MED Magazine - Issue 16 - February 2004
Food and Cooking in American and British English
Fruit and vegetables
While most fruits and vegetables have the same names in American and British English, there are a few that differ. For example, the vegetable with a smooth, dark purple skin that is known as an aubergine in Britain is called an eggplant in the U.S. And those small, sweet berries with a dark blue skin that British speakers refer to as bilberries are called blueberries by Americans. Here are some other examples:
American and British English use the same words for basic, broad categories of meat: beef, pork and lamb. However, some American terms for specific meat dishes and cuts of meat might confuse a British shopper, and vice versa. For example, what the British call a joint (a large piece of meat, such as a leg of lamb or loin of pork, cooked in an oven and eaten with potatoes and other vegetables) is known as a roast in the U.S. Most Americans would be shocked to hear that the Sunday joint is a British family tradition. To Americans, a joint is not something that people roast, but something that they smoke: a marijuana cigarette. Here are some other potentially confusing examples:
Some varieties of seafood eaten in the U.K. and the U.S. are the same, but many are different. For example, the most popular shellfish in the U.S. what Americans call shrimp are called prawns in Britain, as in a prawn cocktail (quite naturally referred to as a shrimp cocktail in the U.S.). And whereas British shrimp are usually quite small, American shrimp come in a wide variety of sizes (from miniature through small, medium, large, extra large, jumbo, all the way up to colossal) and types, the most popular being the brown, pink, and white varieties from the Atlantic Ocean. Here are some other examples of differences in names for seafood:
Reading an American cookbook (called a cookery book in Britain), a British cook will quickly notice differences in the names for basic cooking equipment and terms for various cooking procedures. For example, when Americans want to bake a cake, they mix the dough in an electric blender (a liquidizer in Britain), and then set the dough in a cake pan (something called a cake tin in Britain) before placing it in the oven. And when yeast is added to American bread before it is baked, the dough rises (increases in size), whereas when yeast it added to British dough, it proves. Here are some other differences:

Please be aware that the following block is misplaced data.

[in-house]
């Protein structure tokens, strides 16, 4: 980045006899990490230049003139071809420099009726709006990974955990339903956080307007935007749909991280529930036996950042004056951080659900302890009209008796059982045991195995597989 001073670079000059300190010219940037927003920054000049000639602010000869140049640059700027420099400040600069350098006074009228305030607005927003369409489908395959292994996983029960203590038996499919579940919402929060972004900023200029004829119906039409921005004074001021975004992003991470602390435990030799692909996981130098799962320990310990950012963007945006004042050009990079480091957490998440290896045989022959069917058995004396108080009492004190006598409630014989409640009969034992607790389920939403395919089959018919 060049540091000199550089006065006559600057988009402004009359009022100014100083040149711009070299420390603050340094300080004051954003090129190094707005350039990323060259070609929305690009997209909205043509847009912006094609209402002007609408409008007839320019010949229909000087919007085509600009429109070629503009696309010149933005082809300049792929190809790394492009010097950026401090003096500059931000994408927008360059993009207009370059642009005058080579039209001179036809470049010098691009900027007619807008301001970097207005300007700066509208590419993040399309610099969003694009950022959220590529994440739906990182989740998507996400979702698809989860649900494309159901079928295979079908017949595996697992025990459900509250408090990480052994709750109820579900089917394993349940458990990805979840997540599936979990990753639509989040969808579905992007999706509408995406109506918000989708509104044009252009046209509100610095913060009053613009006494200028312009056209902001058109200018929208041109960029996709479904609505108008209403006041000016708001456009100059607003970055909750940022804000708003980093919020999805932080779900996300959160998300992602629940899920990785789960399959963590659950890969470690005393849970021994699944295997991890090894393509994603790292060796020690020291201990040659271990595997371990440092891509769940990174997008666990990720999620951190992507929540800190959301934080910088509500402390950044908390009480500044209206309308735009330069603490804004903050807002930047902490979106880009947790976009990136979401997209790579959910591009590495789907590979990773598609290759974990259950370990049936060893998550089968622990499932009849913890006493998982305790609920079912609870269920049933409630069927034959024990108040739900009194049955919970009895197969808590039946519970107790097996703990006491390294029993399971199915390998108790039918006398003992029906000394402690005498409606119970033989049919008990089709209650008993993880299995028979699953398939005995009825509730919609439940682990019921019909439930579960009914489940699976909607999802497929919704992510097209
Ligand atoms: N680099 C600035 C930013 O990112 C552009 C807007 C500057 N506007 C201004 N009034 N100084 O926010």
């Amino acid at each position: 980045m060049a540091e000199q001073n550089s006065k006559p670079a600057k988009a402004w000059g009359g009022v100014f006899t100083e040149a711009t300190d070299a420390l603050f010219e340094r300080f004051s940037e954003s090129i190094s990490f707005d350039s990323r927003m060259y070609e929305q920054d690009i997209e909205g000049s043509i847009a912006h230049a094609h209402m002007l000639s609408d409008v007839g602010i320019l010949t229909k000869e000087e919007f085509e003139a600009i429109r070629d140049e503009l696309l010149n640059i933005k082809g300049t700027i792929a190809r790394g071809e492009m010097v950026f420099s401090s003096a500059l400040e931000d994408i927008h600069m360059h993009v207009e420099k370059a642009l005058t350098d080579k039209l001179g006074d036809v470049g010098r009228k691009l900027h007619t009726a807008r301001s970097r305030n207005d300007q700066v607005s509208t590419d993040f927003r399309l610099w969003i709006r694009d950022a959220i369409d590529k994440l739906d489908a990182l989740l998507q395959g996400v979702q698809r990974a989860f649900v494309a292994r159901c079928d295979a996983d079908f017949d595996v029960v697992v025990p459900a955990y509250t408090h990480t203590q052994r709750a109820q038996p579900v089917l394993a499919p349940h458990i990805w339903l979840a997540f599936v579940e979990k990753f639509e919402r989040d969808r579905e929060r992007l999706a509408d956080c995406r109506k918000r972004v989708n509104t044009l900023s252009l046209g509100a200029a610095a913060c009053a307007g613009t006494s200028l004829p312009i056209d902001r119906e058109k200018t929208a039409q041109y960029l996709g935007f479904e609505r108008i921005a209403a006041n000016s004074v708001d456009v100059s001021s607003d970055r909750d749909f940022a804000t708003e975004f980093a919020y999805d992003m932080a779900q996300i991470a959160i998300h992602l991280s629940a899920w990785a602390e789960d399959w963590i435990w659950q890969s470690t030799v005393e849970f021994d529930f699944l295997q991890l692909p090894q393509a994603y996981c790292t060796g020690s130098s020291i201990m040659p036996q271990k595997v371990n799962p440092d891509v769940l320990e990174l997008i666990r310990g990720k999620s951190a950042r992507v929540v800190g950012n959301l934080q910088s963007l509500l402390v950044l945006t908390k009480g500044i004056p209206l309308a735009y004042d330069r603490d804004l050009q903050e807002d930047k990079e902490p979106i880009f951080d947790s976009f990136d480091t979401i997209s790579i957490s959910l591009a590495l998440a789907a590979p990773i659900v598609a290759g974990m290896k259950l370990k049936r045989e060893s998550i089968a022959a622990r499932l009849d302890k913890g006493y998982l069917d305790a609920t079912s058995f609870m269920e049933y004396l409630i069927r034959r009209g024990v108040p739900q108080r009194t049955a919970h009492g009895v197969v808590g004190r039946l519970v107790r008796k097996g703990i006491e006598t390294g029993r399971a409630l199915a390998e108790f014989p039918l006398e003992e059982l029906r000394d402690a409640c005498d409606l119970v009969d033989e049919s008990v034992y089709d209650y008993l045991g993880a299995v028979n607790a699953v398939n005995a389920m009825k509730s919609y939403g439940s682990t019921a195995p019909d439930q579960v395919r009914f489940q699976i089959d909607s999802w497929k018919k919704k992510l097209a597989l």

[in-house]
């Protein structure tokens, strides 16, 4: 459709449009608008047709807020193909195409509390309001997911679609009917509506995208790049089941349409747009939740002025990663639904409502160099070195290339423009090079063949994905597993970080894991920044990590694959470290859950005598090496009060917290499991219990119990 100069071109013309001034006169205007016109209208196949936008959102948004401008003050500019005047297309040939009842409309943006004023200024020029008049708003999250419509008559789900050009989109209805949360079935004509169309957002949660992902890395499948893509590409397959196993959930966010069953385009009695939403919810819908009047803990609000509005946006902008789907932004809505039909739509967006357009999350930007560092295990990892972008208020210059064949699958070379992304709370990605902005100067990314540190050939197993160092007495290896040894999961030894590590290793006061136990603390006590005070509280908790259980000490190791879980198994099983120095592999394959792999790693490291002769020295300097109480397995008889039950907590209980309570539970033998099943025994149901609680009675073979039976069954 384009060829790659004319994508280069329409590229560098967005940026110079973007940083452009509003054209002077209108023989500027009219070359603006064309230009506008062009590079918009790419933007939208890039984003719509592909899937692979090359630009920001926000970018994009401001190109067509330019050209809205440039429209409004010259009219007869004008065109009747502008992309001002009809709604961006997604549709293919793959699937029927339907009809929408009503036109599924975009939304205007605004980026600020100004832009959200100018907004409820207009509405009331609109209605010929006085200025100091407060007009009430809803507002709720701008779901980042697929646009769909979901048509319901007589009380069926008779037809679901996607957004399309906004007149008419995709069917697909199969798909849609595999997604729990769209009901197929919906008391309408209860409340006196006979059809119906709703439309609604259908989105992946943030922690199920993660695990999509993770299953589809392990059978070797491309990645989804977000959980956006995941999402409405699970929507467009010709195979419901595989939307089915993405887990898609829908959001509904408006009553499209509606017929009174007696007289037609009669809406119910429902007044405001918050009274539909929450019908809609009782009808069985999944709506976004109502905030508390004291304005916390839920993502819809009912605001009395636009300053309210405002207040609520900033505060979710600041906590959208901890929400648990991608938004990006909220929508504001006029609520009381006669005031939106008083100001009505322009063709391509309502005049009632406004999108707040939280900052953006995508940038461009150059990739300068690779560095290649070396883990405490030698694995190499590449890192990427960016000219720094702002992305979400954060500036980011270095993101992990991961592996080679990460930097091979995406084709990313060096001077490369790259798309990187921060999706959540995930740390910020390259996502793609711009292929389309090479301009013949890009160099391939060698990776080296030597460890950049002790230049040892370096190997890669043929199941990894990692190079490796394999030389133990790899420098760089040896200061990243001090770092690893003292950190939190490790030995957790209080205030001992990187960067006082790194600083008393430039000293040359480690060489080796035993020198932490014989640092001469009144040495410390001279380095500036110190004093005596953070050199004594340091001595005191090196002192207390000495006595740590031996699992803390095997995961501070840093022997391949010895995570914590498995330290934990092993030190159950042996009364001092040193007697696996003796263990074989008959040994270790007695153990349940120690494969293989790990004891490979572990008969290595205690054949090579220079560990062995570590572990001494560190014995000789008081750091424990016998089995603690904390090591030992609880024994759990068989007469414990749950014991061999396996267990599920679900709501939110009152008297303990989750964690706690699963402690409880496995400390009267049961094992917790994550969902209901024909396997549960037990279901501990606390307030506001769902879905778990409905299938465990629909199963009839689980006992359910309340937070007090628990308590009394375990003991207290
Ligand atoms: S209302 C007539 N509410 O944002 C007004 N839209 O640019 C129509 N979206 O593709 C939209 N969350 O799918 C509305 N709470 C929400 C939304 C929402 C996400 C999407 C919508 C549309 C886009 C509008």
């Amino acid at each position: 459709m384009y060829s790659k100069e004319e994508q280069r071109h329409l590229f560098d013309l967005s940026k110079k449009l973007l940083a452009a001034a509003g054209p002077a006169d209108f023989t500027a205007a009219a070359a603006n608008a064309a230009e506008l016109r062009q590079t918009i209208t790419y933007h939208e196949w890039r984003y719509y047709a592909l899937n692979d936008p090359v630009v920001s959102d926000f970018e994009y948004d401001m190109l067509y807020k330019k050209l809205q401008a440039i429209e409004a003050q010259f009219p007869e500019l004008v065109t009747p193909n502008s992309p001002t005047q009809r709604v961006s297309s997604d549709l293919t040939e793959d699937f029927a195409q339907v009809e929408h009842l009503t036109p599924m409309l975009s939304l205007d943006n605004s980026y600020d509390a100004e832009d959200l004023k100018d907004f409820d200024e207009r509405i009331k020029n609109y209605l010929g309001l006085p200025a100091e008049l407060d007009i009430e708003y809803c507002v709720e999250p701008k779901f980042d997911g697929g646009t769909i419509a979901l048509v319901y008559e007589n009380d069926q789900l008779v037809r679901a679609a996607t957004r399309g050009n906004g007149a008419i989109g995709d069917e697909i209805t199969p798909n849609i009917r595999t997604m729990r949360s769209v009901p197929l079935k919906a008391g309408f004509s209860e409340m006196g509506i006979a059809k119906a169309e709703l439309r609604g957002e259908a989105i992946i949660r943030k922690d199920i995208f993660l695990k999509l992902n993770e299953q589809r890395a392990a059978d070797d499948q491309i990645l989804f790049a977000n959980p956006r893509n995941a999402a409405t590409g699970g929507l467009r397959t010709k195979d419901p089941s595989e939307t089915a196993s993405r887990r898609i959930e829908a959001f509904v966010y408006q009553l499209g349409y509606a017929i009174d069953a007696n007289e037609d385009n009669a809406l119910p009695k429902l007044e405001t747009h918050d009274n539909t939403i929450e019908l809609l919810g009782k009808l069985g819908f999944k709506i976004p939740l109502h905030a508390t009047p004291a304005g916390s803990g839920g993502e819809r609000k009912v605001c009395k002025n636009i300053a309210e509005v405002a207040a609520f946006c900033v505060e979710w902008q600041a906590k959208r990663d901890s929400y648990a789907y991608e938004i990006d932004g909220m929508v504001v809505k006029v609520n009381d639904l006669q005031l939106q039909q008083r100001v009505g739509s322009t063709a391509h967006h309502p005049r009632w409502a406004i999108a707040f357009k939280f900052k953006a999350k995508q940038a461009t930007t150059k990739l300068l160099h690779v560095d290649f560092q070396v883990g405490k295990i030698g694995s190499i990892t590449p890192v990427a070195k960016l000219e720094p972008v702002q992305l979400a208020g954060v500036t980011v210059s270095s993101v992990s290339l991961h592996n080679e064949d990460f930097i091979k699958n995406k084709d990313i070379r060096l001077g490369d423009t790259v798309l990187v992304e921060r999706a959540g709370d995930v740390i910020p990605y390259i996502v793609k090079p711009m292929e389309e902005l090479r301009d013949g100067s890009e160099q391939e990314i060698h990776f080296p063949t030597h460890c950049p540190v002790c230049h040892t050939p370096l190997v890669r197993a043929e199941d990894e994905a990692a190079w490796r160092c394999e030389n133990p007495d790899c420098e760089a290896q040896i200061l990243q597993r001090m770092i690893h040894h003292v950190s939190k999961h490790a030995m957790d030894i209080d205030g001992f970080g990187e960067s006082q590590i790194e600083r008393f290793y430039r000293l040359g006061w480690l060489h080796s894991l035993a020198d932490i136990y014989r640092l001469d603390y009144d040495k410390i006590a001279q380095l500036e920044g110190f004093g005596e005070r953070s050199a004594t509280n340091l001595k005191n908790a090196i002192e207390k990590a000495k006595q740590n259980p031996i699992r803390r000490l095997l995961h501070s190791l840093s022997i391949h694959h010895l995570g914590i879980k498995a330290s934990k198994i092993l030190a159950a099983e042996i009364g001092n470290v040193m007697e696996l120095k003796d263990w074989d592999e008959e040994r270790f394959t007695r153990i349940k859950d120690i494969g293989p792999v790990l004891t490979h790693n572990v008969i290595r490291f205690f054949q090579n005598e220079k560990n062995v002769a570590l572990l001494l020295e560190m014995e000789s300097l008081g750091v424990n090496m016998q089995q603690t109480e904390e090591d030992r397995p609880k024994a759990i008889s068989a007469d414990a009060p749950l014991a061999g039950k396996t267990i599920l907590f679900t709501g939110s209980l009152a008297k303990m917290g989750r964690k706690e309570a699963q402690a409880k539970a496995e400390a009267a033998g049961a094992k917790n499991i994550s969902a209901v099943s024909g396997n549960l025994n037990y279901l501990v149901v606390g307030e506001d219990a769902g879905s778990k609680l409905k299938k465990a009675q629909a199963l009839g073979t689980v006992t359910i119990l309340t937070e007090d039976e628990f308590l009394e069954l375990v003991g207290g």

Types of restaurants
While both Americans and the British use the term restaurant to refer to a place where meals are prepared, sold and eaten, American English has some unique terms to describe places where you can buy meals that are quick, simple and cheap.
Ordering food in a restaurant
If you order breakfast in an American coffee shop
or diner, the waiter may ask, 'How do you want your eggs?' Assuming
that you want eggs, your answer can include any one of the usual possibilities
also available in Britain: boiled, fried, poached
or scrambled. However, if you choose to have your eggs fried,
you can be even more specific by using one of the following terms:
And here are some other shorthand terms that you are likely to hear in a coffee shop or diner:
Warning! If you ask for chips or potato chips
in an American restaurant, you will get what the British call crisps
(small, thin pieces of potato that have been cooked in oil).
A final note
If you are leaving an American restaurant and you want to know how much money you owe for your meal, you should ask for the check, the American word for what is usually called a bill in British English. Americans reserve the word bill for written statements showing how much money you owe for goods other than food, and services such as water, electricity or telephone.
Copyright © 2004 Macmillan Publishers Limited
This webzine is brought to you by Macmillan Education